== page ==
Monthly Archives: February 2014

Restricted to Death – The future of Ducati’s 1199 Panigale in SBK World Superbike

An article from August 2013, discussing the probable cause of Ducati’s non-performance in SBK: Restricted to Death – The future of Ducati’s 1199 Panigale in SBK World Superbike.

The previous 1198 Testastretta engine came stock with 63.9mm Throttle Bodies and was required byFIM rules to run 50mm intake restricters to reduce power. The new 1199 Superquadro engine has massive new 67mm Throttle Bodies are bigger than on most race car engines. But it still had to breath through the 50mm Restrictors at the start of the 2013 race season, on an engine designed to make its peak power 1,000 RPM higher. The new engine now needs 1000 rpm x 1198cc more air per minute pulled though those same tiny 50mm restrictor plates – that’s equivalent to 316.5 gallons of air more per minute!

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2012 Ducati Panigale 1199S – A trackday experience

First time out on the track with the Panigale 1199S. Even with limping right leg (partly healed broken neck-of-femur) I ended up faster than my old record (done on the Ducati 848). And that’s without even trying hard at all.

The bike was just effortless to brake, turn, and accelerate out of the corner.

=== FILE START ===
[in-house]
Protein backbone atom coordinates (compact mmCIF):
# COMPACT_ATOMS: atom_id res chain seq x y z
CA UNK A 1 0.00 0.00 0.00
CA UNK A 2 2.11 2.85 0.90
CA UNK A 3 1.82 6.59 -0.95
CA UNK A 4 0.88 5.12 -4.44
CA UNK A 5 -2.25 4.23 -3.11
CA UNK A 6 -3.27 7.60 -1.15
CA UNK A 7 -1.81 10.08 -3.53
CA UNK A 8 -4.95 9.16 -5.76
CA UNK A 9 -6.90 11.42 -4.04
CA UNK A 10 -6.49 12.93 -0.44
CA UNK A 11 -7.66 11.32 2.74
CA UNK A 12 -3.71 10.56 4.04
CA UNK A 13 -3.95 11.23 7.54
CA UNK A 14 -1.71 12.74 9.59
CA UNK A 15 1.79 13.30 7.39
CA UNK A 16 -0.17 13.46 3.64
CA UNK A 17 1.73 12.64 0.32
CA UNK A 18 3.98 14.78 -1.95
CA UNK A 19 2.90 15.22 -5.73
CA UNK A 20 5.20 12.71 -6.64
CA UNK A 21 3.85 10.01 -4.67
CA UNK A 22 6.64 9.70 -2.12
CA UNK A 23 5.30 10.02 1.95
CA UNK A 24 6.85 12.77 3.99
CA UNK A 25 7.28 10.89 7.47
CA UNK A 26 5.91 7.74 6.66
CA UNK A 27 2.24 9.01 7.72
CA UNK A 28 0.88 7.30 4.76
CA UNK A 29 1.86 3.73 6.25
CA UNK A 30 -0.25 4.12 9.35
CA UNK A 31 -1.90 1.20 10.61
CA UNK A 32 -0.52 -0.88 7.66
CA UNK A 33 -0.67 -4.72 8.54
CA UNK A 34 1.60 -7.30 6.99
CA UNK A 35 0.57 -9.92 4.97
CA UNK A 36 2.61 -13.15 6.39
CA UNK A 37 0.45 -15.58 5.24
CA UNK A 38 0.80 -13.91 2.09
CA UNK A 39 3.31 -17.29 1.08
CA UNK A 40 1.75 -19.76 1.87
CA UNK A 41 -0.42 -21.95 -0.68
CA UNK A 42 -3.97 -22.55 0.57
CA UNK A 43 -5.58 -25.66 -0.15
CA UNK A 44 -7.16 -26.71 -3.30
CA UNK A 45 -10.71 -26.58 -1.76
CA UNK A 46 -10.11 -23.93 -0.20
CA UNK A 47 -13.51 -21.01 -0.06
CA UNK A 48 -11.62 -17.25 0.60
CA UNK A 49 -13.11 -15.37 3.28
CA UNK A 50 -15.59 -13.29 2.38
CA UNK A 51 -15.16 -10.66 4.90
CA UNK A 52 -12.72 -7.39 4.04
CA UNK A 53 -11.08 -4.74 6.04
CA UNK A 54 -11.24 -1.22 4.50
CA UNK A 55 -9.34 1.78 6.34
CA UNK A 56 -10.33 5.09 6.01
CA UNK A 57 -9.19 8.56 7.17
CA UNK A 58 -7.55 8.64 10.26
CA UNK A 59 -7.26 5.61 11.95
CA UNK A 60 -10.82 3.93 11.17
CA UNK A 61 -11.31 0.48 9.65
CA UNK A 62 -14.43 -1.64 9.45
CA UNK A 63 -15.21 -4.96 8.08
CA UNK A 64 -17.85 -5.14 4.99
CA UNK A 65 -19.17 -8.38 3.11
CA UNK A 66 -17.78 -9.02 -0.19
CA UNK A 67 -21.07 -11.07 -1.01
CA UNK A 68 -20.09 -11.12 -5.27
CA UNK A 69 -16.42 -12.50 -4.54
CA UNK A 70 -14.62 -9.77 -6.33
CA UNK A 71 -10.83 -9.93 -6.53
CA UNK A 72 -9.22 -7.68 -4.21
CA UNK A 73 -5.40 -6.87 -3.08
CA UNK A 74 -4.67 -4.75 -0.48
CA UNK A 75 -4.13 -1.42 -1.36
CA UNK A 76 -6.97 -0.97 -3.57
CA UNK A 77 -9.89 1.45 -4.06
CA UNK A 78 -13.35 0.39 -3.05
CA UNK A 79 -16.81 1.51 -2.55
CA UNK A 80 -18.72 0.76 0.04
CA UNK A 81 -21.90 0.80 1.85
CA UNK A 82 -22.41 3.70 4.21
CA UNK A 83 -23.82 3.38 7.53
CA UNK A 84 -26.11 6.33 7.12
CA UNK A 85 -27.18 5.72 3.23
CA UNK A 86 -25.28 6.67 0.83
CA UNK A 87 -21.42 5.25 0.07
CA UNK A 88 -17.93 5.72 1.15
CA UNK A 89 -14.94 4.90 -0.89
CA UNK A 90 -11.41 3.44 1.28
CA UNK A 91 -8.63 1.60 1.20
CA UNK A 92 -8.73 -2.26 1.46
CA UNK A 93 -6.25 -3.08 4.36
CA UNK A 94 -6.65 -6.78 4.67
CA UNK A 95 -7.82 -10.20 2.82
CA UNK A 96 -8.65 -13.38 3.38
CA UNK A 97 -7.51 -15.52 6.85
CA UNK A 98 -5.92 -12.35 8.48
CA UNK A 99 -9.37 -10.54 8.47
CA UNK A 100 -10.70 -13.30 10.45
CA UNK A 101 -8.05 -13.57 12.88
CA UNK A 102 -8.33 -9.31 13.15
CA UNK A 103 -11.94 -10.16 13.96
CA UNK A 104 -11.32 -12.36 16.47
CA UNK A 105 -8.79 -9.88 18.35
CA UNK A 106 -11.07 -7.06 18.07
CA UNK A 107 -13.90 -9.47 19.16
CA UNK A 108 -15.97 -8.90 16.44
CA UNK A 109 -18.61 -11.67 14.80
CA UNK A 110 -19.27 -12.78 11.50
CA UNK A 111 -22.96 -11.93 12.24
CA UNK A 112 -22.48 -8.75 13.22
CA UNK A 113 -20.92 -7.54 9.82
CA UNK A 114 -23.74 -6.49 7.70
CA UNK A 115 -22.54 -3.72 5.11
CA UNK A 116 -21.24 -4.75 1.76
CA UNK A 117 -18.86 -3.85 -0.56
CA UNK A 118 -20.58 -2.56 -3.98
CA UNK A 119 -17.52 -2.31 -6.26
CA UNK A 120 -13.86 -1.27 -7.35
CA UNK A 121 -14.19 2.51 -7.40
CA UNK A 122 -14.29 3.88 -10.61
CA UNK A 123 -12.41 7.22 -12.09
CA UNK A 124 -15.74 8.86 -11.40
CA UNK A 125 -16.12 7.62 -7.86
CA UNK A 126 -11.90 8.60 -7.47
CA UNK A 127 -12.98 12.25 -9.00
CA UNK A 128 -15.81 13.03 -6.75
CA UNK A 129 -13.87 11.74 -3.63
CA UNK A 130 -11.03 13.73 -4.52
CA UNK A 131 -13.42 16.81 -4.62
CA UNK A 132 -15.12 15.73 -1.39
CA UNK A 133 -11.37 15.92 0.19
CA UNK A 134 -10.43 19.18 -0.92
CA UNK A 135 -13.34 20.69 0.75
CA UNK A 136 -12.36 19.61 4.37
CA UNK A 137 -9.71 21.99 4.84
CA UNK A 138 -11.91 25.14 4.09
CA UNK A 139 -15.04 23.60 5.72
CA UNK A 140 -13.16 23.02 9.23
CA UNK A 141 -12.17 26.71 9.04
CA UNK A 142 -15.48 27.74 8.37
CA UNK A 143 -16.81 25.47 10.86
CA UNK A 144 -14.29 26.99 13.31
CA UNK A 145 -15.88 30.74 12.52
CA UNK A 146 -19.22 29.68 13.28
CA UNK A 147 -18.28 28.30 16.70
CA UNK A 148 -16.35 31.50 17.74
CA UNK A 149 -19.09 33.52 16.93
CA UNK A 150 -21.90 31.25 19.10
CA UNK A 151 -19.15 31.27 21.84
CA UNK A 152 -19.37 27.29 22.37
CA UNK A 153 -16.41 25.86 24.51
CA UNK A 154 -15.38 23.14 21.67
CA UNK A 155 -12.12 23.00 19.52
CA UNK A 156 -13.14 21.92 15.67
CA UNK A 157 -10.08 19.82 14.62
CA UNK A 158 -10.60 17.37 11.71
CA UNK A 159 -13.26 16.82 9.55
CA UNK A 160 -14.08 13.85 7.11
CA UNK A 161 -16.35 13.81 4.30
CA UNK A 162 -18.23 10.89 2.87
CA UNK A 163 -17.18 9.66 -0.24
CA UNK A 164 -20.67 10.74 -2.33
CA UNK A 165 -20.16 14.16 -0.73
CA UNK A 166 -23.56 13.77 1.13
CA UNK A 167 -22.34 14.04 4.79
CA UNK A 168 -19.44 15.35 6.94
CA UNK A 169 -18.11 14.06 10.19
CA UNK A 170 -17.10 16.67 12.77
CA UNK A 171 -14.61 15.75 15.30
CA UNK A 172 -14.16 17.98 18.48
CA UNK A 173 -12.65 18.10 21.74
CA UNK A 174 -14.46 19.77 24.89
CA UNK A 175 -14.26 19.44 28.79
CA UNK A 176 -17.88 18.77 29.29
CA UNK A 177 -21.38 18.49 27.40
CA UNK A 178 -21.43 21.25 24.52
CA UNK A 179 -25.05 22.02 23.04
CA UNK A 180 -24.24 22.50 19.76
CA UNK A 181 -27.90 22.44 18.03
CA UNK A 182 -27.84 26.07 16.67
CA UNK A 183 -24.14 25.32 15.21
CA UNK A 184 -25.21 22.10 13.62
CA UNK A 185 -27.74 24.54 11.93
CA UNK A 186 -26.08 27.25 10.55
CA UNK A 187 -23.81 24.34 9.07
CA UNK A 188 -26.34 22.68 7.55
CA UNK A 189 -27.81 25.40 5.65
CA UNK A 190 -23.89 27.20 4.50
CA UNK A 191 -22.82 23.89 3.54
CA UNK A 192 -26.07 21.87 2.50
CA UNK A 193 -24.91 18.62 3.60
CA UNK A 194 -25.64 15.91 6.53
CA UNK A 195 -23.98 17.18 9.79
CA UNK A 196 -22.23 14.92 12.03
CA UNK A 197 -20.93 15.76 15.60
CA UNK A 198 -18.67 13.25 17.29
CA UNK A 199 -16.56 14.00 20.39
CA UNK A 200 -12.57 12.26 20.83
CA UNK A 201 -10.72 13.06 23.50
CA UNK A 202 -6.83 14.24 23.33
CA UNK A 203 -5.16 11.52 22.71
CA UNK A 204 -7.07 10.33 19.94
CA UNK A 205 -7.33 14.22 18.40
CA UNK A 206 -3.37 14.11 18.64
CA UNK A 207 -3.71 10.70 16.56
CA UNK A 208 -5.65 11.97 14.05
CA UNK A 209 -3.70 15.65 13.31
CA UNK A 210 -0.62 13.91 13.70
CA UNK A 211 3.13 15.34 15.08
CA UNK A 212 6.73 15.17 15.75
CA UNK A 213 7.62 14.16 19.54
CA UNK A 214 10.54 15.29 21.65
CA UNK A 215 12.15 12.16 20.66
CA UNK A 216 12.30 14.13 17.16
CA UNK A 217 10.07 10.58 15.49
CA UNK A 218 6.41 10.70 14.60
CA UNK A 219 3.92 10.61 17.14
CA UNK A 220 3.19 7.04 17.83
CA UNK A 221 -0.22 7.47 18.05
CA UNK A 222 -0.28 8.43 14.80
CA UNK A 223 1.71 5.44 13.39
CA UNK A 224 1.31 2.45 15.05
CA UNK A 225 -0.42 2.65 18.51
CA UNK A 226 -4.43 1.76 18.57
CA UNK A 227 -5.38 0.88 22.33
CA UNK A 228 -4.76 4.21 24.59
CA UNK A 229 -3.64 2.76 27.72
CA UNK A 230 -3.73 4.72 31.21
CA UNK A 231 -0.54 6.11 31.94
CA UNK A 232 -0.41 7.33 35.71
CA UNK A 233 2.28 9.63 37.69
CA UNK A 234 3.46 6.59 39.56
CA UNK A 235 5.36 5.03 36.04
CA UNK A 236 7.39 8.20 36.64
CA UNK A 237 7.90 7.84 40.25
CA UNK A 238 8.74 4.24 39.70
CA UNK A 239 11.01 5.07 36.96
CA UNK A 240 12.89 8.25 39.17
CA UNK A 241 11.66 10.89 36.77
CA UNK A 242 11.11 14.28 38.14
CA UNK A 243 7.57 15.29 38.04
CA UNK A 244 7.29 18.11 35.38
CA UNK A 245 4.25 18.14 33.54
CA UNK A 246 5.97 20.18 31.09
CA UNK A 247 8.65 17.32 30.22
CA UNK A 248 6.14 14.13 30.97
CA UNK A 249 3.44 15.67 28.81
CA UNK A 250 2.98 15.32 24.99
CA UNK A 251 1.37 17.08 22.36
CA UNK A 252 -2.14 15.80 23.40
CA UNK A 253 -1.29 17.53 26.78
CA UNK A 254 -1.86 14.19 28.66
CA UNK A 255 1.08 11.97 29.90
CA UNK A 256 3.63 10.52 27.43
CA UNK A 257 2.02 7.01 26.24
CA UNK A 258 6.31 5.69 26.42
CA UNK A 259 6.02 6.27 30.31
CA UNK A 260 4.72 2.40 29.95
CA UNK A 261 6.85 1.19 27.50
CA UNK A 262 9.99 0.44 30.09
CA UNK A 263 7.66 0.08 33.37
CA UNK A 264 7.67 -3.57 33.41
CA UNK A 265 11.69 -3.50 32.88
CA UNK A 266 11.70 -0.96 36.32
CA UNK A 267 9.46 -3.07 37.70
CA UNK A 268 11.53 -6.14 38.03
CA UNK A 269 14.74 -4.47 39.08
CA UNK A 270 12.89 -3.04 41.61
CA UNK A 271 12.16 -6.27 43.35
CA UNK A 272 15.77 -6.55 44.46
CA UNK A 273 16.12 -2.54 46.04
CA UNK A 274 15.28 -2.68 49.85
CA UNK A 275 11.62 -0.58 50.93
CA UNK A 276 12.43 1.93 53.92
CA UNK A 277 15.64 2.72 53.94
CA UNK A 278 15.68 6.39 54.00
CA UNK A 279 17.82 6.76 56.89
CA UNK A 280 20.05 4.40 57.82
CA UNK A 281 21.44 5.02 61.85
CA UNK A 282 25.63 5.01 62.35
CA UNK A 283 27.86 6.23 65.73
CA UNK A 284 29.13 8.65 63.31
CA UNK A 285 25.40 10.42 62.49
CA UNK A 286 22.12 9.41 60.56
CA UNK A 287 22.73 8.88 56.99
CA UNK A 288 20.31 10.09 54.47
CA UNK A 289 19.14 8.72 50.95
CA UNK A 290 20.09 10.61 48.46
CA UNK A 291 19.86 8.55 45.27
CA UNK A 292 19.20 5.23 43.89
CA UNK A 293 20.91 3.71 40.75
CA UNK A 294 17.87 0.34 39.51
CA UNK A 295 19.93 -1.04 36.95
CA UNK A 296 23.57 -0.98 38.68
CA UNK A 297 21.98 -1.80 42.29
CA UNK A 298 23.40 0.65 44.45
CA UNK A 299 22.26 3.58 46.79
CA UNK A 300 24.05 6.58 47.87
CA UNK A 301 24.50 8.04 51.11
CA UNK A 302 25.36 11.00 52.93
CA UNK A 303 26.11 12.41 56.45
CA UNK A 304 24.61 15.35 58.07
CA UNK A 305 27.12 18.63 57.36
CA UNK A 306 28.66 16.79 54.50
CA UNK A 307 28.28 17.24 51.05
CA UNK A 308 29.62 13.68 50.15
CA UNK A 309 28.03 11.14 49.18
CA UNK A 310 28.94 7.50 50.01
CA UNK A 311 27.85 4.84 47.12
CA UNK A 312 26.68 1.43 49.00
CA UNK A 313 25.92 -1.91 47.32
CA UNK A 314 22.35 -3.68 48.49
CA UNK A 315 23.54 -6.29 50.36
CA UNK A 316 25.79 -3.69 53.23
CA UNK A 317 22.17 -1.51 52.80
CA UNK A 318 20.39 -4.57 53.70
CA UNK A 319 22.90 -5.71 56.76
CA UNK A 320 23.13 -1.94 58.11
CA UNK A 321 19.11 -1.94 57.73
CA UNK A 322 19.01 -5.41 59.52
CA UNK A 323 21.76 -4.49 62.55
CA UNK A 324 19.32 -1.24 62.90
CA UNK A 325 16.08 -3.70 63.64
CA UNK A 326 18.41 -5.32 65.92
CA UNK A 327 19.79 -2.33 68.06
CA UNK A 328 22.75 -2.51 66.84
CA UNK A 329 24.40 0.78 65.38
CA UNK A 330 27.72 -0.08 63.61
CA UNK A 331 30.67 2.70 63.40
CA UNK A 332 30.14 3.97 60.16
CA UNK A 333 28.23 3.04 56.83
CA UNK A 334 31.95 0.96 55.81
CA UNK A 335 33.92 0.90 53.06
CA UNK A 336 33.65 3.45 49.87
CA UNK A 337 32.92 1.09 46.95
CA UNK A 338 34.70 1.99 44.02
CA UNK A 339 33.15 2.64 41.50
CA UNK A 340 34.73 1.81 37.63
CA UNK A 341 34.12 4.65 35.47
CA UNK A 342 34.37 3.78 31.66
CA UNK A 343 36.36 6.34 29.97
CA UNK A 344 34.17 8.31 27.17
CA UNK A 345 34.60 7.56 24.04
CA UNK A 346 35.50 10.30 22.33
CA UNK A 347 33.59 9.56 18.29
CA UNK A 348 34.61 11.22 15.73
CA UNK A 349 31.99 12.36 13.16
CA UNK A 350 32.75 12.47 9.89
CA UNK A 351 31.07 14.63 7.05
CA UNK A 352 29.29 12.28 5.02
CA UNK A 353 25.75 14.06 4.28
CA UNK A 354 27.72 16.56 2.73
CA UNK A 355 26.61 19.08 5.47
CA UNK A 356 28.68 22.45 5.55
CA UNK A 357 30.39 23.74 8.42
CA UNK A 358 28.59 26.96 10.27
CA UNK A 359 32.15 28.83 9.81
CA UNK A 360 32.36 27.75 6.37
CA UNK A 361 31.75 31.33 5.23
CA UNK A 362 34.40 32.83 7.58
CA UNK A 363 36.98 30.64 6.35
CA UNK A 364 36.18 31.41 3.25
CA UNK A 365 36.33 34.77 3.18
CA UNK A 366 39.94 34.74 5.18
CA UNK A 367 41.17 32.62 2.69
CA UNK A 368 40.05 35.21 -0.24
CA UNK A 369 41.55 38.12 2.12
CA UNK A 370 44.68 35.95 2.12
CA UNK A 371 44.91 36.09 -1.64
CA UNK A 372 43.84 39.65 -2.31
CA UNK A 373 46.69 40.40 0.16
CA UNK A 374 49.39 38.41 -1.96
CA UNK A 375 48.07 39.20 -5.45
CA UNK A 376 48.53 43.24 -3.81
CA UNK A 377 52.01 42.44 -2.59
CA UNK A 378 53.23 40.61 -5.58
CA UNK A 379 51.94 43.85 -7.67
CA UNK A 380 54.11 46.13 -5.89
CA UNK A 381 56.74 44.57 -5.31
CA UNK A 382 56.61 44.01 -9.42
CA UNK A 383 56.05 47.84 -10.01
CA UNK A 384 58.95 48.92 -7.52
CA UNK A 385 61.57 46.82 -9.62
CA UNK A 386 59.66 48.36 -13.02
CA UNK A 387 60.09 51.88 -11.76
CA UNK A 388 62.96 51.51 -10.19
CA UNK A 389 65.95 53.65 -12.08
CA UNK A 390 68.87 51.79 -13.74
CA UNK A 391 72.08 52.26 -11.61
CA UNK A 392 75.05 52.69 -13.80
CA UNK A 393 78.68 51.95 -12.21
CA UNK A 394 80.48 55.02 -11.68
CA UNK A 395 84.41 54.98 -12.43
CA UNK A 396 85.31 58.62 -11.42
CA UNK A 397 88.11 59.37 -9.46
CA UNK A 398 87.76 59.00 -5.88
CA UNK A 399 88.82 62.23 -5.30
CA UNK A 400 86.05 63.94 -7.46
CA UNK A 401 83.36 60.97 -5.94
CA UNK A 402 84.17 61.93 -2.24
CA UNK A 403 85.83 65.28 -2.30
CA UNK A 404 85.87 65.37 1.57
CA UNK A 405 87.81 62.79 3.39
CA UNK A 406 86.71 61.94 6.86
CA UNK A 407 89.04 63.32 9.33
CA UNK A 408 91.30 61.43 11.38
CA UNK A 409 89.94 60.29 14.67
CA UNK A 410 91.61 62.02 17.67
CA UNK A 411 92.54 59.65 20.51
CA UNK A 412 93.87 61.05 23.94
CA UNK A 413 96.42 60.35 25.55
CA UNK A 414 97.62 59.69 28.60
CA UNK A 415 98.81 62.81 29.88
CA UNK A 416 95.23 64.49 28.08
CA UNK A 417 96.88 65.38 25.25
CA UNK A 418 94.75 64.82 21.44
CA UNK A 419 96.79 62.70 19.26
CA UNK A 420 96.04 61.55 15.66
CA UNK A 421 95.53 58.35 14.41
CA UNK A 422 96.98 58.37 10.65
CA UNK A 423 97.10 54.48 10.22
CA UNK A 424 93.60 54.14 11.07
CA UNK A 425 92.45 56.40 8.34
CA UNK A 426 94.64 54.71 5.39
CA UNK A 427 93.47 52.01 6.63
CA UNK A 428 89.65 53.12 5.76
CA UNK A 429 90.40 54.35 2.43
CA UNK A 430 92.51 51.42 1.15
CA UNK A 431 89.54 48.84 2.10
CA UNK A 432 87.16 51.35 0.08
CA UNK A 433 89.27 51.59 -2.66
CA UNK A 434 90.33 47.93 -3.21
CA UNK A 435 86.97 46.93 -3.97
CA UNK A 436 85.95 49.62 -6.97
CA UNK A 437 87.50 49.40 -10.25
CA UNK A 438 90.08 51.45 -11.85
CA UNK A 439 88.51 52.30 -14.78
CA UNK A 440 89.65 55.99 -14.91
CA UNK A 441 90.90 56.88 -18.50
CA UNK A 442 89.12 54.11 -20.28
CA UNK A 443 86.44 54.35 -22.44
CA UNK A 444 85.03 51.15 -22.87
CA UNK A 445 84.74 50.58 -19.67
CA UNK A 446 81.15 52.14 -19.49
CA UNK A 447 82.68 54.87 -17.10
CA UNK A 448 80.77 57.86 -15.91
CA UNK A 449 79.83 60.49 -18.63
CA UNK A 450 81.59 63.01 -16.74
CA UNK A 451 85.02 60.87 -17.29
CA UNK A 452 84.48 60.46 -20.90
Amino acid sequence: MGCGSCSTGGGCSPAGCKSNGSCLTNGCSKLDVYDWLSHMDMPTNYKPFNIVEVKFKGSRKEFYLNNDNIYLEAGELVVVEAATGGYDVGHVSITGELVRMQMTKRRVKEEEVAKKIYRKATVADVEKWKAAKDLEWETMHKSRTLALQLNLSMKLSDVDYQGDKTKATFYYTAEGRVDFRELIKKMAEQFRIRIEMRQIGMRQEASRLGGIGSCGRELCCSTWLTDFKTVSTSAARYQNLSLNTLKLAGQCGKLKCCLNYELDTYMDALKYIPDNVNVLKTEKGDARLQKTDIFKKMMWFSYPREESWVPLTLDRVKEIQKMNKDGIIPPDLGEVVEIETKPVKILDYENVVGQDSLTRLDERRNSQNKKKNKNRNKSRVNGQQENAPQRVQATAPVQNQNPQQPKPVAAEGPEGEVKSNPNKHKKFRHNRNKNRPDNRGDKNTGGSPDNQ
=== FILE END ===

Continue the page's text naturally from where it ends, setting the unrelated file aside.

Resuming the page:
The ABS did not even kick in once, while the traction control effect was very seamless and unfelt (other than the TCS indicator light coming on). andthe handling is simply sublime, with the bike very confidently handle trail braking into the apex. the turn in is on par if not faster than 848, which is counter-intuitive considering the class difference.

Not my best bike control (especially the acceleration and the gearshift points), but hey that’s fast enough for now!

And here it is chasing a CBR600RR…

How to check radiator coolant level and top up – Ducati Panigale 1199S

One of the complaints about Ducati Panigale is that it is difficult to check the radiator coolant level and top up the coolant. this is mainly because, one, the radiator cap and reservoir bottle cap are right below the side of the front fairing. And two, the semi-transparent (more opaque) sight window inside the front part of the fairing (front wheel area) is difficult to look at.

Even when you can see the fluid, topping up is tricky. Most people are afraid that front fairing needs to be removed. Well, I’m telling you it is actually easy and front fairing does not need to come off.


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